Researchers have found no link between mobile phone use and cancer. They used mobile-phone companies' records to gauge phone usage. They tracked subjects for an average of 8.5 years, and some followed up to 21 years. Joachim Schuz of the Institute of Cancer Epidemiology, Copenhagen, looked at more than 420,000 mobile phone users and checked them against records at the Danish Cancer Registry. Electromagnetic radiation from the phone's antennas can penetrate a little way into the brain, prompting fears that they might cause cancer. But the researchers found no increased incidence.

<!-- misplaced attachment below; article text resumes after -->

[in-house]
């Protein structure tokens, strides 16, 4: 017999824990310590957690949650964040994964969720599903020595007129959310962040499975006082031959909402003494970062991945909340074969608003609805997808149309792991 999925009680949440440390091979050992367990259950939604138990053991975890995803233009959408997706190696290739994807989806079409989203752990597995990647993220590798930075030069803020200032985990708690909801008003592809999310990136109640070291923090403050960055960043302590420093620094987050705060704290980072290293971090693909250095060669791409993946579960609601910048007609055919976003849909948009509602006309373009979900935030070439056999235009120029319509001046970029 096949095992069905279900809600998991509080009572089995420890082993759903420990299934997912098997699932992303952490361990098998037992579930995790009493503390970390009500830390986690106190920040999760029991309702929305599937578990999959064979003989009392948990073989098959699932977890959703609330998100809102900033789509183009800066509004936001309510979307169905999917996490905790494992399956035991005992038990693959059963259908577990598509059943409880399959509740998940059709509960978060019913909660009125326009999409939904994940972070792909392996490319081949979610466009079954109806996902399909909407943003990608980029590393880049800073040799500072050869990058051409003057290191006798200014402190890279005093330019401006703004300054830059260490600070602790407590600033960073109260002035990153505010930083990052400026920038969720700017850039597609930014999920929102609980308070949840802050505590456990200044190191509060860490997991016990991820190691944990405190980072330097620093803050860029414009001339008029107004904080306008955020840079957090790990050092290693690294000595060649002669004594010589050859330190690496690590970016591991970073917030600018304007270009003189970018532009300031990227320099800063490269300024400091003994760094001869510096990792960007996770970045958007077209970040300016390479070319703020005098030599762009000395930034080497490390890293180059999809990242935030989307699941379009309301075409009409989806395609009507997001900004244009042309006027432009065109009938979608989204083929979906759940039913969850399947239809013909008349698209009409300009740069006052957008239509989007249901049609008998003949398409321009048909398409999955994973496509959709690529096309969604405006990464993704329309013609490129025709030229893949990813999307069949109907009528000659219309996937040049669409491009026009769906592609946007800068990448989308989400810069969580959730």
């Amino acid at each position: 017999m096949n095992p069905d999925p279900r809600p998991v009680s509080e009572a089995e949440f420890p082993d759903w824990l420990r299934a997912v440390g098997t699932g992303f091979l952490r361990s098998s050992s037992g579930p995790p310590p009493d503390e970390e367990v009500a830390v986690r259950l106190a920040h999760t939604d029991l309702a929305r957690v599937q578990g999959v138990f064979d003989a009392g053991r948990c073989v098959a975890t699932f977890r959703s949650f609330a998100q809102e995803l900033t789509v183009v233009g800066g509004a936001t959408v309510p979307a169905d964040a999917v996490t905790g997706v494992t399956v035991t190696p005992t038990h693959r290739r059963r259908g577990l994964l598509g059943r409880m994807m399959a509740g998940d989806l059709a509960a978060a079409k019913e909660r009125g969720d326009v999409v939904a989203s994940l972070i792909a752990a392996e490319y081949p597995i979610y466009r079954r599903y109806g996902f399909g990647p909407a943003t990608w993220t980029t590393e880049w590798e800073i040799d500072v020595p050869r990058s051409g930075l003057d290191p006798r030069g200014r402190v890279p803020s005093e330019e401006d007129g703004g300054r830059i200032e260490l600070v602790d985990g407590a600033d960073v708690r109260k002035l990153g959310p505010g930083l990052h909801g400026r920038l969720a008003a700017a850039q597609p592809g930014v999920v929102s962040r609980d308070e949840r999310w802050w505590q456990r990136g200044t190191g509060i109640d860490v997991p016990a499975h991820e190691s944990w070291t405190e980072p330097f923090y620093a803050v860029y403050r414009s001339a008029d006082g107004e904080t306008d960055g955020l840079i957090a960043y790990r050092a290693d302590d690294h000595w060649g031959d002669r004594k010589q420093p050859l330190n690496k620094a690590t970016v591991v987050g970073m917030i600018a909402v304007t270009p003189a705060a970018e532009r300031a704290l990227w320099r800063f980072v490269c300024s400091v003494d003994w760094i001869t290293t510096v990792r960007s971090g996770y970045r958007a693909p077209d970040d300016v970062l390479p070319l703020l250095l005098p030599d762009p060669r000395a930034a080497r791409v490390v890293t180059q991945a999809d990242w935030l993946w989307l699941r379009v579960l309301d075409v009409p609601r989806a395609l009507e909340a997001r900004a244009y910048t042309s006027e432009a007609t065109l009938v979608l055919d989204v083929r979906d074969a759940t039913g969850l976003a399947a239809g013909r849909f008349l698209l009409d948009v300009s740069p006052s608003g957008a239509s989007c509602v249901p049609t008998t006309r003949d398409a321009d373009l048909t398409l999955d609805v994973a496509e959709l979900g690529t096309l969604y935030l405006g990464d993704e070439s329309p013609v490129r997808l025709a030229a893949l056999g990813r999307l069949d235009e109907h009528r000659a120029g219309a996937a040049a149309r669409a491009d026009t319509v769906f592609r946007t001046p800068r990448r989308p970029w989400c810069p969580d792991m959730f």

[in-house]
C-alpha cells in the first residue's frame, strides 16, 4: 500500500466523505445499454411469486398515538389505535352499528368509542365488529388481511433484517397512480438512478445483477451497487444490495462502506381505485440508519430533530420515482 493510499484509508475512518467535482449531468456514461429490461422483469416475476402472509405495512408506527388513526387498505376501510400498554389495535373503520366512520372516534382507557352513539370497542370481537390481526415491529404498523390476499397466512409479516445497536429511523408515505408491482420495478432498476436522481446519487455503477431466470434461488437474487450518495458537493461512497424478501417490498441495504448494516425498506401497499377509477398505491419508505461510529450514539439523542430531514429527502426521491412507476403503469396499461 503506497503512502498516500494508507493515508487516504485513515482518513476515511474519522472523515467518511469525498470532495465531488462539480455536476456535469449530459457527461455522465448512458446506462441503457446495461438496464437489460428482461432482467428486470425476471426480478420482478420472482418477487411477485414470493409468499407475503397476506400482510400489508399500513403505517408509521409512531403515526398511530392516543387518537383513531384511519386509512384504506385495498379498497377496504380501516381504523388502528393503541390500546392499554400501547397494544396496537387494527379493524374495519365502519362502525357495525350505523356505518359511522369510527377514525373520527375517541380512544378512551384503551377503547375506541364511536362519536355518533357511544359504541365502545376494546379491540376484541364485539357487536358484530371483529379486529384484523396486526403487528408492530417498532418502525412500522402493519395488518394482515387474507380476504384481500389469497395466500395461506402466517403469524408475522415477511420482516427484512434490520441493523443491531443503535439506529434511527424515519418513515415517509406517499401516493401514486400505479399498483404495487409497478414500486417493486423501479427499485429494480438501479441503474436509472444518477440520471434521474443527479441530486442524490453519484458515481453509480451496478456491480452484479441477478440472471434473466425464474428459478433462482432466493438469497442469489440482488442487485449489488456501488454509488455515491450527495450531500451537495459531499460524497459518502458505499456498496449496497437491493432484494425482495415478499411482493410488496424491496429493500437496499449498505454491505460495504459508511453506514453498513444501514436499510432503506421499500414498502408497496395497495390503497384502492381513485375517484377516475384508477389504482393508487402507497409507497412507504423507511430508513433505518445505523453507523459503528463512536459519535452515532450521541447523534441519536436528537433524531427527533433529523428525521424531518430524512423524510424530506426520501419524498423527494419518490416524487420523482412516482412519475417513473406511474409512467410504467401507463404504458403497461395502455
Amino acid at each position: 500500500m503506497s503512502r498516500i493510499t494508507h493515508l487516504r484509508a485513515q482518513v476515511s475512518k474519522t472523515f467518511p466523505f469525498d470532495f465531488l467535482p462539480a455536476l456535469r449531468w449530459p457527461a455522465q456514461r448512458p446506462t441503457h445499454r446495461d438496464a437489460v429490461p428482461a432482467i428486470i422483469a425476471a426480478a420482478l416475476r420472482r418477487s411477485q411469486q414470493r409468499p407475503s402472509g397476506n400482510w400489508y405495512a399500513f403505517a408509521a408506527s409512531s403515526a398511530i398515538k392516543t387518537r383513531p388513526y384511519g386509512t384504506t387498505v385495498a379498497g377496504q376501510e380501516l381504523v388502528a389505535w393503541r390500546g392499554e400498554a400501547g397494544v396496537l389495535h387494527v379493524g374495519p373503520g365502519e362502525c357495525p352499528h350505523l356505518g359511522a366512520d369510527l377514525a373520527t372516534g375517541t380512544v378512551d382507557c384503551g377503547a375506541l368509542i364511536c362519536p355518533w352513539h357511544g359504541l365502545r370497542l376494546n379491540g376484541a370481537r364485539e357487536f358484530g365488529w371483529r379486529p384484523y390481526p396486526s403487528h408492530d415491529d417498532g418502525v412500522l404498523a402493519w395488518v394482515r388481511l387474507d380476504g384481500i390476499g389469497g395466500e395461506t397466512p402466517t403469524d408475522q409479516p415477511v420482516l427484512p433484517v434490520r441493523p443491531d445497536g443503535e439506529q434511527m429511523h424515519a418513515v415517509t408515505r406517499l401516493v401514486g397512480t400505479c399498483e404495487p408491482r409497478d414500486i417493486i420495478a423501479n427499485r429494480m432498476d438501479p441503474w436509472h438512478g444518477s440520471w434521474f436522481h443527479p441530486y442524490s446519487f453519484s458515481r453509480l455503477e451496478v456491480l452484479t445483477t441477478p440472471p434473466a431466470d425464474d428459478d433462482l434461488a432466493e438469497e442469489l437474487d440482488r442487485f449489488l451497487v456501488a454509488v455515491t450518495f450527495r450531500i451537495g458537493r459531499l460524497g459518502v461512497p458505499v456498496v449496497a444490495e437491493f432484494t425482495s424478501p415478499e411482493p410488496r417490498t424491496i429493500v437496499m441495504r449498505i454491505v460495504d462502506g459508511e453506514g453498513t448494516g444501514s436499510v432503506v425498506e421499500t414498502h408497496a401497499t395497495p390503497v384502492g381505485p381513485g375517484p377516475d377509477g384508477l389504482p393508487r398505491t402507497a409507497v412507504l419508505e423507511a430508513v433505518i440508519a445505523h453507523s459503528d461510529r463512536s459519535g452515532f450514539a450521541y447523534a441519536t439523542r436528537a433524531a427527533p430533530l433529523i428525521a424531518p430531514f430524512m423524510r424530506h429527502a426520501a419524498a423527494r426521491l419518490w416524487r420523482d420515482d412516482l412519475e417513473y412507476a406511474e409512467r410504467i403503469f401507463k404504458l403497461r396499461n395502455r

Five tonnes of marbled Antarctic cod (Notothenia rossii) were found by Polarstern, the research vessel maintained by the Alfred Wegener Institute for Polar and Marine Research, in the Antarctic waters.There are two hypotheses to explain the observed dense aggregation: one krill the main prey of the cod aggregate to form a band of dense shoals in close vicinity to its preferred habitat; and two certain seafloor topographies such as canyons or cliffs, may be conducive to its aggregation. The tendency to shoal made them an easy target for commercial fisheries.
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